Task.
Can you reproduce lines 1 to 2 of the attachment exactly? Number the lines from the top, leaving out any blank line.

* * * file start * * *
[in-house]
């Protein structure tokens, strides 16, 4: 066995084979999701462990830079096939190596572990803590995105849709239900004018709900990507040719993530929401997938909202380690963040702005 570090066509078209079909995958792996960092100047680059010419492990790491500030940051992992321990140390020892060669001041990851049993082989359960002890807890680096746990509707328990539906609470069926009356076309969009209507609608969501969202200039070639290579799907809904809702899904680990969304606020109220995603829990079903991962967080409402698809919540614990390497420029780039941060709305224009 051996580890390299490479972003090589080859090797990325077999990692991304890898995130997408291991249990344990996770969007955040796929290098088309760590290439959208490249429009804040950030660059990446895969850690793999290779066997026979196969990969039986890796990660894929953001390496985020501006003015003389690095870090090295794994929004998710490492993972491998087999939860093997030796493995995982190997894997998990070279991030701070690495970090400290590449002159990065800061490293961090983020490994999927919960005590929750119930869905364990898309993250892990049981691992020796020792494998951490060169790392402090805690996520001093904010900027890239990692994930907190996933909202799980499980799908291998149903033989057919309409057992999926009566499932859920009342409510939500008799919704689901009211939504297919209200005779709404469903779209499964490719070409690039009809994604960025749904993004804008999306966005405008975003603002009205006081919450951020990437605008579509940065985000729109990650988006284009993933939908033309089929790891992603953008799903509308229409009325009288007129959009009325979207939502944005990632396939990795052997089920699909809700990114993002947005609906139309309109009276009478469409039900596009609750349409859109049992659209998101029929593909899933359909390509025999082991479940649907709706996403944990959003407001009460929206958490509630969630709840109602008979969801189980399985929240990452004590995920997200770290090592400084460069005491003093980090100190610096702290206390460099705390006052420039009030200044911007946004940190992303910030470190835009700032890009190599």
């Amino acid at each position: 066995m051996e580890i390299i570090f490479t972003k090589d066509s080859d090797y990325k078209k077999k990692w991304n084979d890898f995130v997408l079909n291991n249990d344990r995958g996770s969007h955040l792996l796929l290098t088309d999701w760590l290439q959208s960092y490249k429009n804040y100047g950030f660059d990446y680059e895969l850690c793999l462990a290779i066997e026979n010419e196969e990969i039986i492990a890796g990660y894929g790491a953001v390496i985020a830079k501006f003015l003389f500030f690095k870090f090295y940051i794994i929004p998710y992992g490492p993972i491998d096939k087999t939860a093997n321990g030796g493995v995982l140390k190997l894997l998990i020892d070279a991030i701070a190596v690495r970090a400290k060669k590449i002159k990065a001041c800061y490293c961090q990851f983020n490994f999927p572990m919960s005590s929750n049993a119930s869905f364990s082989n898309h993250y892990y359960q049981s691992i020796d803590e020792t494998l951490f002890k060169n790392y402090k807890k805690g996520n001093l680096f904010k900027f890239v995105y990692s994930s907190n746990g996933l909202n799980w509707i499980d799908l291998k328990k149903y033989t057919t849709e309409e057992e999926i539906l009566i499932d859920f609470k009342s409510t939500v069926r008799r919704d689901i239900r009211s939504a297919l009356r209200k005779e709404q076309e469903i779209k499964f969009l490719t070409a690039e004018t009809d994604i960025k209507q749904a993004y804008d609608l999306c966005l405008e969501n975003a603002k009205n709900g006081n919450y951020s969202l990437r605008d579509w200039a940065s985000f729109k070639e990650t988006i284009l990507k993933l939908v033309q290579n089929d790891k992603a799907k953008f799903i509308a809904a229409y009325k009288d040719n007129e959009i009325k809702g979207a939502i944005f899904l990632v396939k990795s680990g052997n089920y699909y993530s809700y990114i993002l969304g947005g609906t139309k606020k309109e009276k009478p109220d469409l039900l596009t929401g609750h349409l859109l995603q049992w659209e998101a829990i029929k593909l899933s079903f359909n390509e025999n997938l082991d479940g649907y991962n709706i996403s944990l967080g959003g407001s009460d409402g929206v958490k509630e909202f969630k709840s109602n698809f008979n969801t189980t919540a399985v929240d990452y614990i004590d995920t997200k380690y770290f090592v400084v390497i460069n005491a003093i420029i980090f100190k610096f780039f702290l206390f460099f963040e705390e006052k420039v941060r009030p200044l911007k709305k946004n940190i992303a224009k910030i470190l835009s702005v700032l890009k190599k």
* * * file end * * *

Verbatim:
[in-house]
């Protein structure tokens, strides 16, 4: 066995084979999701462990830079096939190596572990803590995105849709239900004018709900990507040719993530929401997938909202380690963040702005 570090066509078209079909995958792996960092100047680059010419492990790491500030940051992992321990140390020892060669001041990851049993082989359960002890807890680096746990509707328990539906609470069926009356076309969009209507609608969501969202200039070639290579799907809904809702899904680990969304606020109220995603829990079903991962967080409402698809919540614990390497420029780039941060709305224009 051996580890390299490479972003090589080859090797990325077999990692991304890898995130997408291991249990344990996770969007955040796929290098088309760590290439959208490249429009804040950030660059990446895969850690793999290779066997026979196969990969039986890796990660894929953001390496985020501006003015003389690095870090090295794994929004998710490492993972491998087999939860093997030796493995995982190997894997998990070279991030701070690495970090400290590449002159990065800061490293961090983020490994999927919960005590929750119930869905364990898309993250892990049981691992020796020792494998951490060169790392402090805690996520001093904010900027890239990692994930907190996933909202799980499980799908291998149903033989057919309409057992999926009566499932859920009342409510939500008799919704689901009211939504297919209200005779709404469903779209499964490719070409690039009809994604960025749904993004804008999306966005405008975003603002009205006081919450951020990437605008579509940065985000729109990650988006284009993933939908033309089929790891992603953008799903509308229409009325009288007129959009009325979207939502944005990632396939990795052997089920699909809700990114993002947005609906139309309109009276009478469409039900596009609750349409859109049992659209998101029929593909899933359909390509025999082991479940649907709706996403944990959003407001009460929206958490509630969630709840109602008979969801189980399985929240990452004590995920997200770290090592400084460069005491003093980090100190610096702290206390460099705390006052420039009030200044911007946004940190992303910030470190835009700032890009190599």